200TH BIRTHDAY ANNIVERSARY OF BRAILLE INVENTOR
Blind people the world over are celebrating the 200th birthday, January 4th, of blind communication pioneer Louis Braille.
The Frenchman gave his name to the revolutionary code of six dots that help the blind read, write and do everyday things that sighted people take for granted.
Over the centuries Braille has had an enormous effect on the lives of millions of people across 120 countries worldwide. It is not a language but a code by which all languages may be written and read. The ability to read and write in Braille opens the door to literacy, intellectual freedom, equal opportunity, and personal security. It is an extremely important gateway to opportunity for the UK’s blind or partially sighted people, enabling them to be more independent.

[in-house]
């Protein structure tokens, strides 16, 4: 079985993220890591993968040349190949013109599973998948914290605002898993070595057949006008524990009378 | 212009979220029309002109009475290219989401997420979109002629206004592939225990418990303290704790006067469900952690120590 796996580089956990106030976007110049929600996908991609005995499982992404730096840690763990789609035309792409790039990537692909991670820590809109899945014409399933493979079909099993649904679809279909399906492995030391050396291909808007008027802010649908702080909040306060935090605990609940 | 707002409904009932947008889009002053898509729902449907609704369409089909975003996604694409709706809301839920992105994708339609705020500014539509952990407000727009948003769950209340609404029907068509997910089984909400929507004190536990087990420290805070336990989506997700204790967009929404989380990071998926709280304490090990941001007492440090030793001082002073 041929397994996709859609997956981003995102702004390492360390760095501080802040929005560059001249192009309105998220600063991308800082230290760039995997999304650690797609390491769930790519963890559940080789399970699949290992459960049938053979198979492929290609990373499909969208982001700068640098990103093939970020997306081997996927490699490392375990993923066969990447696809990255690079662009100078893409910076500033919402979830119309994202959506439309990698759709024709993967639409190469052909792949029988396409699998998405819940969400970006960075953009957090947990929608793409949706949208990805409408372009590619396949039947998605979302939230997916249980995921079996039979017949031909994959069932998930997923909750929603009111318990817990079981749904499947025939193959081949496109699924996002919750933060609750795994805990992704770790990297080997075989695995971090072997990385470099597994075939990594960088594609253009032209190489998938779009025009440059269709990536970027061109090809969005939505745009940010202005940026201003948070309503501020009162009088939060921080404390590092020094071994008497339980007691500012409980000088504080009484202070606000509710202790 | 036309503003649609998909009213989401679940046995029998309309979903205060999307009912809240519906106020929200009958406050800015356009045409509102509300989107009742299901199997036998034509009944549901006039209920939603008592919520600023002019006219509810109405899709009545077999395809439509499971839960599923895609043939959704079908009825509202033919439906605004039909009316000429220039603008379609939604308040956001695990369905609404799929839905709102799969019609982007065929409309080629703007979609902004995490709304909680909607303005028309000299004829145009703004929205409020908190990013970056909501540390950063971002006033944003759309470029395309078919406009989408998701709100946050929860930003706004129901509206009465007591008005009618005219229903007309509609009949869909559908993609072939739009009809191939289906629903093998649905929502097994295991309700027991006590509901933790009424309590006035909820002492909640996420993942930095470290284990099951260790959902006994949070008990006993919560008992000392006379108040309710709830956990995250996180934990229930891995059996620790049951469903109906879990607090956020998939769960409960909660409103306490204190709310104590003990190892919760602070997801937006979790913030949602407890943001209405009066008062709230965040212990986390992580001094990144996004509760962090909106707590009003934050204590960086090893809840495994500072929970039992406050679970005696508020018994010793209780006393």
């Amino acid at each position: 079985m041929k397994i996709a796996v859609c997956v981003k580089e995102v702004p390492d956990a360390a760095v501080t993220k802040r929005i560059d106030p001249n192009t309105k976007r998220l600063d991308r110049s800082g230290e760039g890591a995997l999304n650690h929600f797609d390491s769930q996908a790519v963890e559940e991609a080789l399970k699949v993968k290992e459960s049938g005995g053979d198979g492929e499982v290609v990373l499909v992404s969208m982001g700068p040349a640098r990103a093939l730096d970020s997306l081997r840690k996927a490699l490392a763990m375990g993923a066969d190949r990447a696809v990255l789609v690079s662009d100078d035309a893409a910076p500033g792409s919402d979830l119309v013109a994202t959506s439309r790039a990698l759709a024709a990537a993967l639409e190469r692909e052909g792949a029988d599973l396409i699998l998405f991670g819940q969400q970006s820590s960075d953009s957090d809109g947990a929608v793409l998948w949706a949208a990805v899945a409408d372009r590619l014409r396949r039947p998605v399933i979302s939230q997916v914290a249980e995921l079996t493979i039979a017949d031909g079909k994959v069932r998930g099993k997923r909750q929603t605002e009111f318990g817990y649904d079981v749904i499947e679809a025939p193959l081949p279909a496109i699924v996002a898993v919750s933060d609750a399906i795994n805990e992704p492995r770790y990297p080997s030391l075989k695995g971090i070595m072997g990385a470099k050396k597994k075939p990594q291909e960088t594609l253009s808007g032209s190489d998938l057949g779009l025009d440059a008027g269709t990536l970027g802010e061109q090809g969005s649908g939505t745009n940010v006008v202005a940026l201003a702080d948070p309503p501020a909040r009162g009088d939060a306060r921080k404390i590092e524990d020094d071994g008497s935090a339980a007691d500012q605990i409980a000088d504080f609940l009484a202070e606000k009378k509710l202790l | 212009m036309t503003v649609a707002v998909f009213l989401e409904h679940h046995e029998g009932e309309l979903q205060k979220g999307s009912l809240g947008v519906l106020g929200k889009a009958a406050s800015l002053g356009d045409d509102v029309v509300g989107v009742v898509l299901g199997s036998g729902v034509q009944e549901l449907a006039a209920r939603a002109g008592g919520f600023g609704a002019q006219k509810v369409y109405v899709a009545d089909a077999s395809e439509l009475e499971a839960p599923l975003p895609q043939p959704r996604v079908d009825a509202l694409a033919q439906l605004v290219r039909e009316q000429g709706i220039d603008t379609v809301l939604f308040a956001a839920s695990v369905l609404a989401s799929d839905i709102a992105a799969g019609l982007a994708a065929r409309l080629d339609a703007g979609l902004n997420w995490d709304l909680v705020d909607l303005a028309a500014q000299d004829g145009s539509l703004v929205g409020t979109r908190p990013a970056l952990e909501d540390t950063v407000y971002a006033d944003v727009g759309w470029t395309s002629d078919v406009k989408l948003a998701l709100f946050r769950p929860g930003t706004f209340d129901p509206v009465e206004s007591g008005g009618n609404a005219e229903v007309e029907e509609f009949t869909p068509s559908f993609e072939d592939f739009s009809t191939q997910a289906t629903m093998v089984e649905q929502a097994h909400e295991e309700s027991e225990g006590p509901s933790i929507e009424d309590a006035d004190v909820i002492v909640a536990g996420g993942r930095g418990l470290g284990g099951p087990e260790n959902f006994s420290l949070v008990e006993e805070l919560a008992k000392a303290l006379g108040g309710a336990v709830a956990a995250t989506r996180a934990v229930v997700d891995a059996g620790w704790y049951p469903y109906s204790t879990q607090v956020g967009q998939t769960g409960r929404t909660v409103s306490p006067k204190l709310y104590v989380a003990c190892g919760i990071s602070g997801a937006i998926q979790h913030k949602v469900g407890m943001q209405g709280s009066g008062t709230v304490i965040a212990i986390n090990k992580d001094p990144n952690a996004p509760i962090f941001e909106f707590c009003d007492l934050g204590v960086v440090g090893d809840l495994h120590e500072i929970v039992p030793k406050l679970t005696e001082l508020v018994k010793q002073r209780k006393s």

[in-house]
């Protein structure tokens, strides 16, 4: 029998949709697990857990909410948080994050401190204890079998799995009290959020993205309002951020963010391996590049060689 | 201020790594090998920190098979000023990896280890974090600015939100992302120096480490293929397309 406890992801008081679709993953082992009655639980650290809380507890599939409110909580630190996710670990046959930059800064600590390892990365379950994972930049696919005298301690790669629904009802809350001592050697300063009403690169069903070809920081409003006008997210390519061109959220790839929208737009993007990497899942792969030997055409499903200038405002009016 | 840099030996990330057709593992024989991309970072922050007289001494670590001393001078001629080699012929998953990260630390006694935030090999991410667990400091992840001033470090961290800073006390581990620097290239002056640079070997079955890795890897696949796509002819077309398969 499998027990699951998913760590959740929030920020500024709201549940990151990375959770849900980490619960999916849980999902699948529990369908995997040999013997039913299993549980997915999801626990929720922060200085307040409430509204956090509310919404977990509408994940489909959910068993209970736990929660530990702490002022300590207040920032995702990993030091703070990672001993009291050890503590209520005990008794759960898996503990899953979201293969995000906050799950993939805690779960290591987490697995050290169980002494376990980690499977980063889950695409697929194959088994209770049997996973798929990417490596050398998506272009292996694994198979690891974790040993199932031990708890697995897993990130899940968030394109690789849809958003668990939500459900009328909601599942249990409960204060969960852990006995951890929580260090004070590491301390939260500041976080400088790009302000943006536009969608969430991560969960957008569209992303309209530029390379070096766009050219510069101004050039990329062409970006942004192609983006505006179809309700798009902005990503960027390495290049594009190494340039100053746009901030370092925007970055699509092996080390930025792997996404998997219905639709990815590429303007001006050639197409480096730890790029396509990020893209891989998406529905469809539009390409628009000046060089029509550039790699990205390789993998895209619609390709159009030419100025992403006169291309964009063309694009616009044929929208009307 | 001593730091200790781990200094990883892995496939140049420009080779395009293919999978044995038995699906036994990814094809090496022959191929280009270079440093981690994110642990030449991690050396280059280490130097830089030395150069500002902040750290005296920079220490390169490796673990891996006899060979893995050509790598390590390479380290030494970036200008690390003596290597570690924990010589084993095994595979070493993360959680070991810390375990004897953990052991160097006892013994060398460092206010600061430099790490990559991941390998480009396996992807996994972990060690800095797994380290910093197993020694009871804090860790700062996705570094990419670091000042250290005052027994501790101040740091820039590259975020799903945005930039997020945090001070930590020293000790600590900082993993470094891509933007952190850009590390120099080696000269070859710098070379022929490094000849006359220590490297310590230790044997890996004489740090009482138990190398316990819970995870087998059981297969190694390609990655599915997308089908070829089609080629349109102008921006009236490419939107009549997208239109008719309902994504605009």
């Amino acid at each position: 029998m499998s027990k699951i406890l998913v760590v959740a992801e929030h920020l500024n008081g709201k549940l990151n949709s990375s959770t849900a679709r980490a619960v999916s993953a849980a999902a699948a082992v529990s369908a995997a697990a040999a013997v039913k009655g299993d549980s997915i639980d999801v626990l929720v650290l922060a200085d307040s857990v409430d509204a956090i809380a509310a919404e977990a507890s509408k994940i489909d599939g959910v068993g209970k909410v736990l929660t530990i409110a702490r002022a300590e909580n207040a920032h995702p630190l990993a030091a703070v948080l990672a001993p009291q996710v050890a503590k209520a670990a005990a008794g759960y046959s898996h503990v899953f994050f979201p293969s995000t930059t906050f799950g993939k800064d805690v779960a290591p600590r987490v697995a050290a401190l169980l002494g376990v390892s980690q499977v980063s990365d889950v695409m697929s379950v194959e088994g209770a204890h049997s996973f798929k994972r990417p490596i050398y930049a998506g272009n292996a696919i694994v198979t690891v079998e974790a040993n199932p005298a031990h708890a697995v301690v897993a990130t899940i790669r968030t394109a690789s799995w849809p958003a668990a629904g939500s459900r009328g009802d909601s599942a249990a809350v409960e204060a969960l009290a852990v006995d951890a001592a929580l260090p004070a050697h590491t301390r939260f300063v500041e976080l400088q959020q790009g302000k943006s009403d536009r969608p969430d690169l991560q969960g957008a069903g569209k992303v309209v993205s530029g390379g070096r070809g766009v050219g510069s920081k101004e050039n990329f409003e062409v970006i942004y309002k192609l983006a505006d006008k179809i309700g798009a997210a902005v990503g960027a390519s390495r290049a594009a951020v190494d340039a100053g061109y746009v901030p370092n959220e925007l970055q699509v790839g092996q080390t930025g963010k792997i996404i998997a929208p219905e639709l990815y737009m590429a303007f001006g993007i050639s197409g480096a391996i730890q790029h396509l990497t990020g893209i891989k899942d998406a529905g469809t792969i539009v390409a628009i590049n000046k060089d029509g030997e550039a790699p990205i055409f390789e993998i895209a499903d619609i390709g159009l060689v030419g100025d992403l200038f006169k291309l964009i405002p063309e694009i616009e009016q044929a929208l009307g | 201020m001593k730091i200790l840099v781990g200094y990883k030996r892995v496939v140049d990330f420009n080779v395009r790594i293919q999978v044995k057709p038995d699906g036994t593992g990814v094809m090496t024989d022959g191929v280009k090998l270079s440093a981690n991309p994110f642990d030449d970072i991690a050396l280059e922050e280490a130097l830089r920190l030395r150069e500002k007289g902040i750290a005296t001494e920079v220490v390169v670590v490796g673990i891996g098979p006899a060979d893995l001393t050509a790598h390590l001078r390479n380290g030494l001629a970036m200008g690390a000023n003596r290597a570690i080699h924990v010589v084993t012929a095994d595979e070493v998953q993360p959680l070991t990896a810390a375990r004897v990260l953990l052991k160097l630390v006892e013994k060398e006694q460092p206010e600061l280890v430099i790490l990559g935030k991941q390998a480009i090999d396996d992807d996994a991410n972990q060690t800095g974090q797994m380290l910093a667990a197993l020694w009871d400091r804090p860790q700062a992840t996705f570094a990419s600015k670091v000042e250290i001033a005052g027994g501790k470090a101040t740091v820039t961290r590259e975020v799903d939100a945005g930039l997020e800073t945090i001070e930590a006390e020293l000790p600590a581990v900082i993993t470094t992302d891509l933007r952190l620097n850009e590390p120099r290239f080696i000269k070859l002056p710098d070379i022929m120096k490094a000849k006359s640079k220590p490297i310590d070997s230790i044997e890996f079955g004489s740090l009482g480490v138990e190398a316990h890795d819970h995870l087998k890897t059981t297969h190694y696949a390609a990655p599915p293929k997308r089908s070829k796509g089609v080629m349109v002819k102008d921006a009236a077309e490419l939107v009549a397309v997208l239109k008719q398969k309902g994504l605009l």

There are 18,000 UK adults using Braille and the Royal National Institute of Blind People (RNIB) is leading the celebrations of Louis Braille’s great achievement throughout 2009.
It is not simply used in books.
From selecting a music CD, choosing a tin of baked beans over spaghetti hoops, reading music, and being able to tell the difference between aspirin and paracetamol, to taking notes at a lecture – Braille means independence for blind and partially sighted people.
David Blunkett MP said: “Braille is a choice.
“For some it means a lifeline to independence, for others, access to literature or information.
“Braille can be hi-tech, or can be produced using old-fashioned means just about anywhere in the world.
“Braille opens up so many opportunities for equality, for independence, and for freedom and privacy: from a simple label on a tin or packet, through to the development of notes for speaking or delivering a statement to the House of Commons.
“RNIB has championed Braille from the charity’s very beginning, and I lend my full support to the plans to celebrate the 200th anniversary of the birth of this great man in 2009.”